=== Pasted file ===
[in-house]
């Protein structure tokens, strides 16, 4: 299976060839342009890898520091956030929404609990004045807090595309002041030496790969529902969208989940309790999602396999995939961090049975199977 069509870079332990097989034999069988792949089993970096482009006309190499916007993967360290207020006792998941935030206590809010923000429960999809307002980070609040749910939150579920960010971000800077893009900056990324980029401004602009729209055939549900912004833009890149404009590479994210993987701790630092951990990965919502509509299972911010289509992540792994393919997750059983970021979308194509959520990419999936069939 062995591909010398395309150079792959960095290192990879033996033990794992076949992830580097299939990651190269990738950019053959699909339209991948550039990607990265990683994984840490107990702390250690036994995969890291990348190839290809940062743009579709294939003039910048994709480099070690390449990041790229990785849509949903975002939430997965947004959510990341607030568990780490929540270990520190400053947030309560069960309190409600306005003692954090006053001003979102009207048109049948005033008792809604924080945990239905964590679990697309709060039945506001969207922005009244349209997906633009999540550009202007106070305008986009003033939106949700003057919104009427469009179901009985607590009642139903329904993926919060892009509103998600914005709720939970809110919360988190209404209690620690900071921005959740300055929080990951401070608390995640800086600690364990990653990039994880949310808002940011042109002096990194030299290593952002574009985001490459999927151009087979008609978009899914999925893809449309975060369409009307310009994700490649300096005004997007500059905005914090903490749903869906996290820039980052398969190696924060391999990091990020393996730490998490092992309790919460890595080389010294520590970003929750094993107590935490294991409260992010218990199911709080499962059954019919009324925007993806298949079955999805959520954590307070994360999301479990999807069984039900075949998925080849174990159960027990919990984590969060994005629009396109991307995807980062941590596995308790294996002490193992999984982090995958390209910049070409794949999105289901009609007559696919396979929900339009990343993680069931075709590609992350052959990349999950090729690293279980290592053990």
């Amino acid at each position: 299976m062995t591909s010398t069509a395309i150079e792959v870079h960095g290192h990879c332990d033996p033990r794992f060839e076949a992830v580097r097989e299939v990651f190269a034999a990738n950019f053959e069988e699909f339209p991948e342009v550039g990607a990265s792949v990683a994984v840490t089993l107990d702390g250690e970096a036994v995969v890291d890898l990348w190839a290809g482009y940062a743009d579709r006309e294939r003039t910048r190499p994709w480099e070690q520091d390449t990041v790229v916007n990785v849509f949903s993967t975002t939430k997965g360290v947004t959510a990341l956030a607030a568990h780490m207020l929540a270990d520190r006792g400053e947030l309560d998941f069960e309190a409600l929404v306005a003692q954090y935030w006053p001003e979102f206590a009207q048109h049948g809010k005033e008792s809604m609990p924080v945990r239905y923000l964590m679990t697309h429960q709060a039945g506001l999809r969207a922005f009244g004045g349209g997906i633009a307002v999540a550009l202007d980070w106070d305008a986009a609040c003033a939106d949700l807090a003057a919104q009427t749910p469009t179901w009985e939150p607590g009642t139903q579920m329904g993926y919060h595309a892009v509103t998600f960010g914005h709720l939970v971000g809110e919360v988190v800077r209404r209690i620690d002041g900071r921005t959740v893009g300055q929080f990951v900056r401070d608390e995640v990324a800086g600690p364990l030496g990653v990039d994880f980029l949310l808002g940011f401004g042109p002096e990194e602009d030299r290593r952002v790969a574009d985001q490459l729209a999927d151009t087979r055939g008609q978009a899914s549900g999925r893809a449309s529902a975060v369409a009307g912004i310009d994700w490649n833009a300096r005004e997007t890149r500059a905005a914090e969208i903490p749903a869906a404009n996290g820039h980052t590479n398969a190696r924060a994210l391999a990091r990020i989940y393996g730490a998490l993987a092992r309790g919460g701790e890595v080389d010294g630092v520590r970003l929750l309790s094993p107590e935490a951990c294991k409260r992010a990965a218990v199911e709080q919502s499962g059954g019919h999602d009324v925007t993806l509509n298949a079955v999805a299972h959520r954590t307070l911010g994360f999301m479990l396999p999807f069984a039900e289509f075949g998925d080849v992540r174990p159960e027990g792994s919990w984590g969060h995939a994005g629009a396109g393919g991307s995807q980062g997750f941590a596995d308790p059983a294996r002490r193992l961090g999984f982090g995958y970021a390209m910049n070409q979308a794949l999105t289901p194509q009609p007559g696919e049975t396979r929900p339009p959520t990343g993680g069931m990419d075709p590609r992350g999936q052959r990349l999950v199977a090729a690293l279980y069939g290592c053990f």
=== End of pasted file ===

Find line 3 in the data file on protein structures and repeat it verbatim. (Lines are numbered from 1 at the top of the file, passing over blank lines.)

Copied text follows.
């Amino acid at each position: 299976m062995t591909s010398t069509a395309i150079e792959v870079h960095g290192h990879c332990d033996p033990r794992f060839e076949a992830v580097r097989e299939v990651f190269a034999a990738n950019f053959e069988e699909f339209p991948e342009v550039g990607a990265s792949v990683a994984v840490t089993l107990d702390g250690e970096a036994v995969v890291d890898l990348w190839a290809g482009y940062a743009d579709r006309e294939r003039t910048r190499p994709w480099e070690q520091d390449t990041v790229v916007n990785v849509f949903s993967t975002t939430k997965g360290v947004t959510a990341l956030a607030a568990h780490m207020l929540a270990d520190r006792g400053e947030l309560d998941f069960e309190a409600l929404v306005a003692q954090y935030w006053p001003e979102f206590a009207q048109h049948g809010k005033e008792s809604m609990p924080v945990r239905y923000l964590m679990t697309h429960q709060a039945g506001l999809r969207a922005f009244g004045g349209g997906i633009a307002v999540a550009l202007d980070w106070d305008a986009a609040c003033a939106d949700l807090a003057a919104q009427t749910p469009t179901w009985e939150p607590g009642t139903q579920m329904g993926y919060h595309a892009v509103t998600f960010g914005h709720l939970v971000g809110e919360v988190v800077r209404r209690i620690d002041g900071r921005t959740v893009g300055q929080f990951v900056r401070d608390e995640v990324a800086g600690p364990l030496g990653v990039d994880f980029l949310l808002g940011f401004g042109p002096e990194e602009d030299r290593r952002v790969a574009d985001q490459l729209a999927d151009t087979r055939g008609q978009a899914s549900g999925r893809a449309s529902a975060v369409a009307g912004i310009d994700w490649n833009a300096r005004e997007t890149r500059a905005a914090e969208i903490p749903a869906a404009n996290g820039h980052t590479n398969a190696r924060a994210l391999a990091r990020i989940y393996g730490a998490l993987a092992r309790g919460g701790e890595v080389d010294g630092v520590r970003l929750l309790s094993p107590e935490a951990c294991k409260r992010a990965a218990v199911e709080q919502s499962g059954g019919h999602d009324v925007t993806l509509n298949a079955v999805a299972h959520r954590t307070l911010g994360f999301m479990l396999p999807f069984a039900e289509f075949g998925d080849v992540r174990p159960e027990g792994s919990w984590g969060h995939a994005g629009a396109g393919g991307s995807q980062g997750f941590a596995d308790p059983a294996r002490r193992l961090g999984f982090g995958y970021a390209m910049n070409q979308a794949l999105t289901p194509q009609p007559g696919e049975t396979r929900p339009p959520t990343g993680g069931m990419d075709p590609r992350g999936q052959r990349l999950v199977a090729a690293l279980y069939g290592c053990f």